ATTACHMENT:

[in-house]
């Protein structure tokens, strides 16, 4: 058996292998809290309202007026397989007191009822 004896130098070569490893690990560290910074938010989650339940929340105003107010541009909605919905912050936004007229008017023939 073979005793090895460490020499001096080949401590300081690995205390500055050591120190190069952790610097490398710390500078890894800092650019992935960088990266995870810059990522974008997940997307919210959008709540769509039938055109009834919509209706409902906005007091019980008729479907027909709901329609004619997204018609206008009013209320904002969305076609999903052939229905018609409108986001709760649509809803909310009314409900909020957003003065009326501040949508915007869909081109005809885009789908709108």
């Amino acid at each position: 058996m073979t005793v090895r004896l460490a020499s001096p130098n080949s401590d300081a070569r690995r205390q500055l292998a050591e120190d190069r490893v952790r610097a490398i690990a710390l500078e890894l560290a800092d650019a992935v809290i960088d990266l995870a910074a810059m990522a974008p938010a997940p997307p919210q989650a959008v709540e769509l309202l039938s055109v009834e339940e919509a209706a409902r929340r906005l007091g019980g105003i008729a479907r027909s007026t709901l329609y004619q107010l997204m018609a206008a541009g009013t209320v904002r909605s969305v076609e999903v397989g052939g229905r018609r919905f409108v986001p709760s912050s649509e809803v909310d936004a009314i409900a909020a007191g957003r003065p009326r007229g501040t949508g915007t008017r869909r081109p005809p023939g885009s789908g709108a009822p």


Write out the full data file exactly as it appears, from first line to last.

[in-house]
């Protein structure tokens, strides 16, 4: 058996292998809290309202007026397989007191009822 004896130098070569490893690990560290910074938010989650339940929340105003107010541009909605919905912050936004007229008017023939 073979005793090895460490020499001096080949401590300081690995205390500055050591120190190069952790610097490398710390500078890894800092650019992935960088990266995870810059990522974008997940997307919210959008709540769509039938055109009834919509209706409902906005007091019980008729479907027909709901329609004619997204018609206008009013209320904002969305076609999903052939229905018609409108986001709760649509809803909310009314409900909020957003003065009326501040949508915007869909081109005809885009789908709108």
């Amino acid at each position: 058996m073979t005793v090895r004896l460490a020499s001096p130098n080949s401590d300081a070569r690995r205390q500055l292998a050591e120190d190069r490893v952790r610097a490398i690990a710390l500078e890894l560290a800092d650019a992935v809290i960088d990266l995870a910074a810059m990522a974008p938010a997940p997307p919210q989650a959008v709540e769509l309202l039938s055109v009834e339940e919509a209706a409902r929340r906005l007091g019980g105003i008729a479907r027909s007026t709901l329609y004619q107010l997204m018609a206008a541009g009013t209320v904002r909605s969305v076609e999903v397989g052939g229905r018609r919905f409108v986001p709760s912050s649509e809803v909310d936004a009314i409900a909020a007191g957003r003065p009326r007229g501040t949508g915007t008017r869909r081109p005809p023939g885009s789908g709108a009822p």